Paris - Euro 2016



One of the world’s great cities, Paris is the capital of France and home to more than 12 million people throughout its cosmopolitan, sprawling mass. Known variously as a city of love, art, fashion and revolution, it’s home to world-renowned museums, restaurants, landmarks and architecture

The city that we know today owes much to the work of Baron von Hausmann, whose reconstruction including the laying out of several grand boulevards (including the Champs Élysées) and the rebuilding of large portions of the old medieval city into more modern structures transformed the city in the late 1800s. With the arrival of the Eiffel Tower (originally intended, in 1889, to be only a temporary structure) the city retains a sense of the historical while somehow remaining at the cutting edge.

Region - Ile de France
Population - 12.25m
Average June temperature - 18.3 C


All fixtures local time (BST +1 hour).

Group Stages

Sunday 12 June, 15.00: Turkey v Croatia – Group D
Wednesday 15 June, 18.00: Romania v Switzerland – Group A
Saturday 18 June, 21.00: Portugal v Austria – Group F
Tuesday 21 June, 18.00: Northern Ireland v Germany – Group C

Round of 16

Saturday 25 June, 18.00: Winner B v Third-place A/C/D

Getting There

By Air

Paris’ Charles de Gaulle airport (also known as Roissy) located to the north-east of the city is the gateway to the country for a huge number of its visitors, and is one of the busiest airports in the world. As a result, it is not only vast, but also confusing. Allow plenty of time to navigate your way around if you’re changing planes here, and make a note of which terminal your flight leaves from - getting between terminal 2A and 2G could take as much as 30-45 minutes.

There are connections from virtually every major airport in the UK and Ireland, with easyJet as an example operating a major hub here (serving Belfast International, Bristol, Edinburgh, Glasgow International, Liverpool, London Gatwick, London Luton, London Southend and a new route from Manchester from 13th June). Air France, and their budget offerings Hop! and Cityjet serving a range of UK destinations on scheduled routes, including Newcastle, Aberdeen and Dublin. British Airways run a route from London Heathrow.

To get to or from Paris, the RER commuter train, line B, has stations in Terminal 3 and Terminal 2 (free internal transfers are available if you land at Terminal 1 or Terminal 2G which is a separate building from the main Terminal 2).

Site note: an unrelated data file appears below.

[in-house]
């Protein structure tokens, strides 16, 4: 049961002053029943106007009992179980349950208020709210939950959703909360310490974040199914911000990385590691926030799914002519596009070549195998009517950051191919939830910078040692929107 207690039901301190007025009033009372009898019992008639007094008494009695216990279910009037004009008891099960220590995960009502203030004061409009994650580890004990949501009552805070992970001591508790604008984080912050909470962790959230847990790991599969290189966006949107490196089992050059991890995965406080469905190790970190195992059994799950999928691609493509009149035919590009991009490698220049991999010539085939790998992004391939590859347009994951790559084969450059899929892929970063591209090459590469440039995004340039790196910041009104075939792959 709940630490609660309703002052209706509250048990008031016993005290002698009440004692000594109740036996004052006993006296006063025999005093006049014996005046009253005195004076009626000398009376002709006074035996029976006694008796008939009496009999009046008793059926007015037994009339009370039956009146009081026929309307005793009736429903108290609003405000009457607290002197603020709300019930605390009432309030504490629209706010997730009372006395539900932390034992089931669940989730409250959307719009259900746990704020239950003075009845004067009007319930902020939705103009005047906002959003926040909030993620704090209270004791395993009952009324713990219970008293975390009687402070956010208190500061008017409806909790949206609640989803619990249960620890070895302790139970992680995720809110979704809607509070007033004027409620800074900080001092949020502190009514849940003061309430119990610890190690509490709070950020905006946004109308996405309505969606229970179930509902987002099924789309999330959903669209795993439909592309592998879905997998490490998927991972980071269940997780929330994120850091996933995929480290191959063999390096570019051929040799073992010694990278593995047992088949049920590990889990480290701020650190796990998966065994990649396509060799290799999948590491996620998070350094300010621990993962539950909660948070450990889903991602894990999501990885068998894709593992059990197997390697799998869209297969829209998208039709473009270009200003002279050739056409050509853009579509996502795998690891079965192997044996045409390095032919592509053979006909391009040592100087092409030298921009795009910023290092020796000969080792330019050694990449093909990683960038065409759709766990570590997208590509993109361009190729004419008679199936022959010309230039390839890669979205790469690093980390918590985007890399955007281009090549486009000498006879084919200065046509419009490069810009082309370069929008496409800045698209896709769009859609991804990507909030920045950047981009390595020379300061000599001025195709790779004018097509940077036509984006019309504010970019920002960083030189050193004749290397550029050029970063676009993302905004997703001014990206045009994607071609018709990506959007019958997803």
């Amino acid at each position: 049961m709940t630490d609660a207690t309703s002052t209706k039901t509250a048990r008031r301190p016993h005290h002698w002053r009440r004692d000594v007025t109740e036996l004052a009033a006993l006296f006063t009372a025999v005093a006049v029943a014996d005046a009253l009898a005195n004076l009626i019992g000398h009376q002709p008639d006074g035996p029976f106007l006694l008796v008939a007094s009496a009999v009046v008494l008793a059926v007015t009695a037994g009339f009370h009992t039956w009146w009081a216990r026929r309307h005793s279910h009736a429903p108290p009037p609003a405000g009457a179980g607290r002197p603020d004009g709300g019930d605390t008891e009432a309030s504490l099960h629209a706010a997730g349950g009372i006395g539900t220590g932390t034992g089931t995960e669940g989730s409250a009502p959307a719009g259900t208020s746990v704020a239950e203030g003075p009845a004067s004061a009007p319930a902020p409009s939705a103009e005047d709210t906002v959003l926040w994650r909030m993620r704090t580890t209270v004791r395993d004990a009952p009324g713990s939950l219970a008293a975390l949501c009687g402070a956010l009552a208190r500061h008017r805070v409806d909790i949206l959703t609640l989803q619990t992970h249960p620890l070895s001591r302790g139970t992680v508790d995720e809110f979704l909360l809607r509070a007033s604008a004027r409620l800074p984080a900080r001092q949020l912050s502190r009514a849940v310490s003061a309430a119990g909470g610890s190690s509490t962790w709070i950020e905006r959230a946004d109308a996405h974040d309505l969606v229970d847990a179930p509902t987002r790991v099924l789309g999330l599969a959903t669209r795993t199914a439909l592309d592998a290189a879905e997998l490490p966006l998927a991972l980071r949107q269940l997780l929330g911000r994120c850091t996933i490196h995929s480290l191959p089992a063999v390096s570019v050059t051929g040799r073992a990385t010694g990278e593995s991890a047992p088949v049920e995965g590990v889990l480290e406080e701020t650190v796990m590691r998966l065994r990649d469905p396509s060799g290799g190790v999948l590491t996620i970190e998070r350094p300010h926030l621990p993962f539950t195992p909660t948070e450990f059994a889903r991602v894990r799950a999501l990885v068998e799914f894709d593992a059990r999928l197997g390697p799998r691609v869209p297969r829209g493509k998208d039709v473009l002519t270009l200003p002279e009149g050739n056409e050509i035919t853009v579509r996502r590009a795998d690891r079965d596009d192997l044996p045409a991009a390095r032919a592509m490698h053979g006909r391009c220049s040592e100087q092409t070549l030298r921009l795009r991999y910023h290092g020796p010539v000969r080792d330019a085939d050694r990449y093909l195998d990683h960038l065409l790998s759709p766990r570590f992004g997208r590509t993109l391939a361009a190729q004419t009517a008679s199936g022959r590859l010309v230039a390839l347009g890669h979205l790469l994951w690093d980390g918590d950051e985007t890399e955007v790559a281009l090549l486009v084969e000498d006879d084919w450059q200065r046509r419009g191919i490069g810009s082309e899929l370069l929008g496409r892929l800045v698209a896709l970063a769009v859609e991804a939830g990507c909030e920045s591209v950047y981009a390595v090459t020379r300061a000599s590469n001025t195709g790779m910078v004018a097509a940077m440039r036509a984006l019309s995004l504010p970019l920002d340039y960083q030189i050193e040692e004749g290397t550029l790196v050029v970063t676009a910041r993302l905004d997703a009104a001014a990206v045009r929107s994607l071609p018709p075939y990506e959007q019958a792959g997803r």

Trains to Paris leave every 7-8 minutes and stop at major stations in the city centre including Gare du Nord, Châtelet-Les Halles and Saint-Michel Notre-Dame,. Adult tickets cost €10, and for children between 4-10 the fare is €6.65 each; day tickets are not valid for travel to and from the airport.

You should buy your tickets before boarding, from the ticket desks or the Ile de France ticket machines (English options are available - credit/debit cards accepted, along with coins - please note that Euro notes are not accepted at these machines).

Bus transfers are also available (using easyBus, Roissybus and local route numbers 350-351), but Parisian traffic is a nightmare at the best of times, and so while you may save a couple of Euros from using the local options your journey could take twice as long as the train connection. The same goes for journeys from the city centre to the airport - allow plenty of time if you’re using the roads, particularly around rush hour.

A taxi to/from the airport will cost around €60.

Orly airport is the city’s other main gateway, located around 13km to the southwest of the city. It’s a hub for connecting flights to the rest of France for Air France and its subsidiaries, as well as an incoming point for a number of European carriers. There are a handful of connections with the UK, including Flybe to Southampton and CityJet to London City.

The airport is around a 30 minute drive from the city centre using the Orlybus, which connects with the Metro at Denfert-Rochereau for Lines 4 and 6.

A shuttle bus, Paris par le train, connects the airport to RER line C at Pont de Rungis station. The bus, which takes 10 minutes, costs €2.50 and the RER into central Paris, which takes 25 minutes, costs €3.80.

Antony station on the RER line B is connected to Orly Airport by the Orlyval shuttle train which connects the two terminals with each other. The Orlyval takes eight minutes and costs €7.40, then a train from Antony to central Paris takes 25 minutes and costs €6.10. The trains operate every four to seven minutes.

By Train

Paris is served by a number of mainline stations without having one main central station. Your point of origin/destination will determine which of its many stations you need, as follows:

Gare du Nord - Eurostar services from London and international trains from Belgium, Holland, Germany and routes from the north east of France (including Lille and Lens) arrive in to Gare du Nord. Connects with the RER lines B and D, which serve the Stade de France, and Metro lines 4 and 5.

Gare de l’Est - As its name suggests, it serves routes to the east of the country, including Luxembourg and some German destinations including Frankfurt and Munich. Connects with metro lines 4 and 5.

Gare de Lyon - Broadly serves destinations in southern and south eastern France (including Lyon), also down as far as Marseille, the Alps and into Switzerland. Connects with RER lines A and D, and Metro lines 1 and 14.

Gare Montparnasse - Handles traffic to the west and south west of France, including Bordeaux and Toulouse. Connects with Metro lines 4, 6, 12 and 13 through the adjacent Montparnasse-Bienvenue station.

The other major mainline stations include Gare d’Austerlitz (central and south-west France), Gare de Bercy (the Auvergne and Italy) and Gare St Lazare (Normandy).